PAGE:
LG solar batteries recalled by ACCC over overheating and fire concerns

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“Dangerous” solar batteries could be lurking in Australian homes, as an urgent recall is issued by authorities.

A proposed compulsory recall notice for LG solar lithium-ion storage batteries has been issued

after they were linked to 13 incidents of fire property damage, including the destruction of a house in Victoria.

Assistant Treasurer Stephen Jones indicated the decision was “because it appears to him that LG has not taken satisfactory action to prevent the affected batteries causing injury to any person”.

Even if you don’t have an LG branded solar storage system, households should still check their batteries – as some of the affected batteries are installed in systems sold under other brands or in unbranded systems.

The major update comes after a national safety warning was announced in November last year amid concern the batteries “can overheat and catch on fire at any time, without warning”, following recommendations by the Australian Competition & Consumer Commission.

“A proposed recall notice is a formal step towards a compulsory recall, and highlights the serious risk posed by the around 5000 affected LG solar storage batteries that have not yet been located,” ACCC Deputy Chair Catriona Lowe said.

“We are urging everyone that has a solar energy storage system to check whether they have an affected battery and, if they do and it has not been remediated, to switch it off and contact LG immediately.”

The proposed recall notice requires LG Energy Solution Ltd and LG Energy Solution Australia Pty Ltd (collectively known as LG), to take further steps towards publicising the recall and the serious safety risks posed by its batteries.

Consumers with LG batteries in their homes have been assured they have a right to receive a refund, replacement or software update at no cost to them. LG has also confirmed it will provide compensation to consumers who face higher energy bills while their system is switched off to remedy the issue.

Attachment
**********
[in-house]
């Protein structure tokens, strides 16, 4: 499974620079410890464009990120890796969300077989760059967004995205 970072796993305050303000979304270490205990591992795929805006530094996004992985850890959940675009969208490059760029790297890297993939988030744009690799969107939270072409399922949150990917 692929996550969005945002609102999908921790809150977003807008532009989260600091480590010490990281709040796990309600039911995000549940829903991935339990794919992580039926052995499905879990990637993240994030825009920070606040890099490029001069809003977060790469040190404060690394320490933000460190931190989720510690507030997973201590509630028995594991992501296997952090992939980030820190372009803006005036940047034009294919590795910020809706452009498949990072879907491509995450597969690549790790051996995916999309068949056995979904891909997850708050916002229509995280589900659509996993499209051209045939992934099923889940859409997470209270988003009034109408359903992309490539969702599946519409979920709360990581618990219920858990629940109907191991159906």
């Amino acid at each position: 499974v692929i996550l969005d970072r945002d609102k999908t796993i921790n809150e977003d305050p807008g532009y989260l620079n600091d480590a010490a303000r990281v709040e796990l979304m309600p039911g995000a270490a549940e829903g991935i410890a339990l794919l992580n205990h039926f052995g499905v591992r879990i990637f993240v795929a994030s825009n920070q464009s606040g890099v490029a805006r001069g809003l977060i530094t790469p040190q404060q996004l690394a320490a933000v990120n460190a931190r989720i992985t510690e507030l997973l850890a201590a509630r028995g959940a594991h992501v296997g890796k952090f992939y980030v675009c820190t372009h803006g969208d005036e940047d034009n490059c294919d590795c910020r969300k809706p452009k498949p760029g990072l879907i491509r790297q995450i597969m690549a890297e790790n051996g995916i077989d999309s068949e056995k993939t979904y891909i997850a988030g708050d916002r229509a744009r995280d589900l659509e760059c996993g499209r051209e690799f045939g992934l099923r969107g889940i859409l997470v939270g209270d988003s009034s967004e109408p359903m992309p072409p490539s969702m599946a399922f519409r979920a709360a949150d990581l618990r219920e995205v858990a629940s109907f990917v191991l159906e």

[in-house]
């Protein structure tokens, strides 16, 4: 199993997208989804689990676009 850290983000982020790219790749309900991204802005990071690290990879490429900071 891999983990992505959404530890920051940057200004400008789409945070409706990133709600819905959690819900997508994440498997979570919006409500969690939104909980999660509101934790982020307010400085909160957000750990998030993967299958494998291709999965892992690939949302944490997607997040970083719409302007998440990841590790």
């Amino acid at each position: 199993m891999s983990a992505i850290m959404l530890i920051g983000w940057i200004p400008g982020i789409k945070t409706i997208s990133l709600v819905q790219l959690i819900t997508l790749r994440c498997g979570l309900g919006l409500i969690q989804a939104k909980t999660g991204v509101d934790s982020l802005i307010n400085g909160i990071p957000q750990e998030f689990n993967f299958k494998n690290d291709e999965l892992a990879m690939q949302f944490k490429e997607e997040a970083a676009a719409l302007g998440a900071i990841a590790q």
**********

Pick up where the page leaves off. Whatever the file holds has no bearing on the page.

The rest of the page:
Meanwhile, Ms Lowe has outlined the ACCC’s course of action moving forward.

“The next step is for any suppliers of the affected LG batteries, including LG, to request the ACCC to hold a conference in relation to the proposed issue of a recall notice if they wish to do so,” Ms Lowe said.

“After any conference, the ACCC must then make a recommendation to the Assistant Treasurer on whether or not the ACCC recommends he should issue a compulsory recall notice.”

A voluntary recall notice is currently in place, which means a supplier has opted or agreed with the ACCC to start recalls after becoming aware its products present a safety risk.

However Mr Jones has proposed to make this recall compulsory on grounds “(the) Minister considers that one or more suppliers has not taken satisfactory action to prevent the goods from causing injury.”

If the proposal moves forward LG may be required to take further steps towards recalling the solar lithium-ion batteries and publicising the “defect or dangerous characteristic”.

In the meantime, Aussies are encouraged to check their systems as the affected batteries may be installed in LG, SolarX, Opal, Redback, Red Earth, Eguana, VARTA or unbranded energy storage systems.